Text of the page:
Bernie Goldberg is faking hard in his utterly stupid book. But when Bernie met Marvin, Kalb faked too. Alas! Such faking made a great scene in a pleasing film, but it makes for a worthless discussion.

Next: HOWLER HISTORY! Incomparable insights! Getting rid of internal combustion!


The Daily update (2/2/02)

Another Malkin Moment: Now even C-SPAN’s Brian Lamb is being dragged down in the Michelle Malkin maelstrom. On Friday morning’s Washington Journal, the saintly founder was forced to read some mysterious mots disclaiming the latest Malkin misstatement. It was "Brawling Brit" day on the popular show; Lamb broke in on a lively discussion between Andrew Sullivan and Christopher Hitchens:

LAMB: Let me get a statement in here. Just a break—this has nothing to do with either one of you. I need to say this. [READING] During our call-in segment with guest Michelle Malkin on Friday, January 18, she stated that MicroStrategy Inc went bankrupt. That statement is erroneous. In fact, MicroStrategy is not and has never been in bankruptcy. Now, Mr. Hitchens.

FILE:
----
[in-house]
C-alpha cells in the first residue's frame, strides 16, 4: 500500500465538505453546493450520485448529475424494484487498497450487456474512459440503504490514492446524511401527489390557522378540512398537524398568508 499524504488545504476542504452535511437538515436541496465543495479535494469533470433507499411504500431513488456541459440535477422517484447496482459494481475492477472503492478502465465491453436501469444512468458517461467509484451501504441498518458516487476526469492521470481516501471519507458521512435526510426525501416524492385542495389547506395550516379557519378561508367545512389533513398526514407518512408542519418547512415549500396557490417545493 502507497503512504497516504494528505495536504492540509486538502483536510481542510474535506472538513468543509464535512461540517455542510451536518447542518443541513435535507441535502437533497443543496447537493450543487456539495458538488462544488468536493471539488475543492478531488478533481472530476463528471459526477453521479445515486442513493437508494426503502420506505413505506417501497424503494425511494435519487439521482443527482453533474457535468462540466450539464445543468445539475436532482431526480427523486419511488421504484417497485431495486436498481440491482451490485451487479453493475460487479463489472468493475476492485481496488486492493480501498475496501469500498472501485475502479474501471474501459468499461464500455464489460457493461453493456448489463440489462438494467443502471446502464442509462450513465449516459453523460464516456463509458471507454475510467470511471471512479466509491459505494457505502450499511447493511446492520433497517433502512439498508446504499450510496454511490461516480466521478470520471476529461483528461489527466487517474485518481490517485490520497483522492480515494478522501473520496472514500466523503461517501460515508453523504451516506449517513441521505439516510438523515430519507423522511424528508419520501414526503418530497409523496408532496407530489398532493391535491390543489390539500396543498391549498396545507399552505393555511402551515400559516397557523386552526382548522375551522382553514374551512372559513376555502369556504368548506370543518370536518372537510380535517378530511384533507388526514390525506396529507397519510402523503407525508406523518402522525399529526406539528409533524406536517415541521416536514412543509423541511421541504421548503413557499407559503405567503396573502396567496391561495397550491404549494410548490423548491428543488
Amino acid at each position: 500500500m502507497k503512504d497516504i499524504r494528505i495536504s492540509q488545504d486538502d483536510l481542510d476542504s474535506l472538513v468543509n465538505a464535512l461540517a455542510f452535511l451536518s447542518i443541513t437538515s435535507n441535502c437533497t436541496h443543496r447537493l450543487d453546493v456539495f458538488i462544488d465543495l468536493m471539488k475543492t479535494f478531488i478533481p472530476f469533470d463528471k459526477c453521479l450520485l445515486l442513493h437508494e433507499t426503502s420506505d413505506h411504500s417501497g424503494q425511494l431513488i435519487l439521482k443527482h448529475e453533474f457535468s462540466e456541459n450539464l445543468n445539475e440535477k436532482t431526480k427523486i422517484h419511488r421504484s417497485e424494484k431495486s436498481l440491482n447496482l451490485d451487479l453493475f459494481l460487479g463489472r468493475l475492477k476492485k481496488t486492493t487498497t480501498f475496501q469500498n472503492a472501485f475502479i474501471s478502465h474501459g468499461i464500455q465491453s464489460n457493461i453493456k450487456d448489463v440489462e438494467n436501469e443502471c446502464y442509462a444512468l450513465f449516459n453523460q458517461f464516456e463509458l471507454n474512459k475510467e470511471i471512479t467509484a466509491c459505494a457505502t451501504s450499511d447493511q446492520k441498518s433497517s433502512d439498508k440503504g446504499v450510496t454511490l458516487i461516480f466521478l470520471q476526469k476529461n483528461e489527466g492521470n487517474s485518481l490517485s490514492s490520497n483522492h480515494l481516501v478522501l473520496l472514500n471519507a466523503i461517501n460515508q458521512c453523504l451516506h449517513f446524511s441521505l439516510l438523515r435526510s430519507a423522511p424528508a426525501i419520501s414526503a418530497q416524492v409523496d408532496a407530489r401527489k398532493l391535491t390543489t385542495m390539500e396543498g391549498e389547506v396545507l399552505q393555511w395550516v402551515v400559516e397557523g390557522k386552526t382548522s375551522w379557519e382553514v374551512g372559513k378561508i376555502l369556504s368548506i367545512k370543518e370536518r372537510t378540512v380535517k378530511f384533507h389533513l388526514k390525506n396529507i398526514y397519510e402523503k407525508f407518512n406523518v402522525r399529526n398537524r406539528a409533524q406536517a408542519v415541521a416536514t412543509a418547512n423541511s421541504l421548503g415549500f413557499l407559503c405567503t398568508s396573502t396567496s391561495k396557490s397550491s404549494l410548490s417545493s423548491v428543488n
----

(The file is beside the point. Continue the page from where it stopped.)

Hitch was visibly puzzled. "I wonder what the back story of that announcement was?" the Brainy Brit finally said. "Oh, wouldn’t that be fun," Lamb replied. "Well, the facts are she stated it, and it wasn’t true."

Maybe Malkin should stick to her strengths. As we’ve noted in past reports, the tough-talking typist is at her best when accusing Colin Powell of neo-Stalinism or when taking on individual high school sophomores. But when she plays fast and loose with major moguls, such players are bound to shove back. What are the actual facts about Micro? On November 30, USA Today laid them out:

USA TODAY: Last year, high-flying MicroStrategy suffered an Enron-like collapse after admitting it had been claiming gains instead of losses for years. Auditing firms have been fined several times for missing glaring problems in company books.

Our "Malkin Moral" to the story? It’s too bad this firm doesn’t audit its books as carefully as it does Brian’s program.

Commentary by Brian Lamb
Washington Journal, C-SPAN, 2/1/02

Enron’s great fall
Unsigned, USA Today, 11/30/01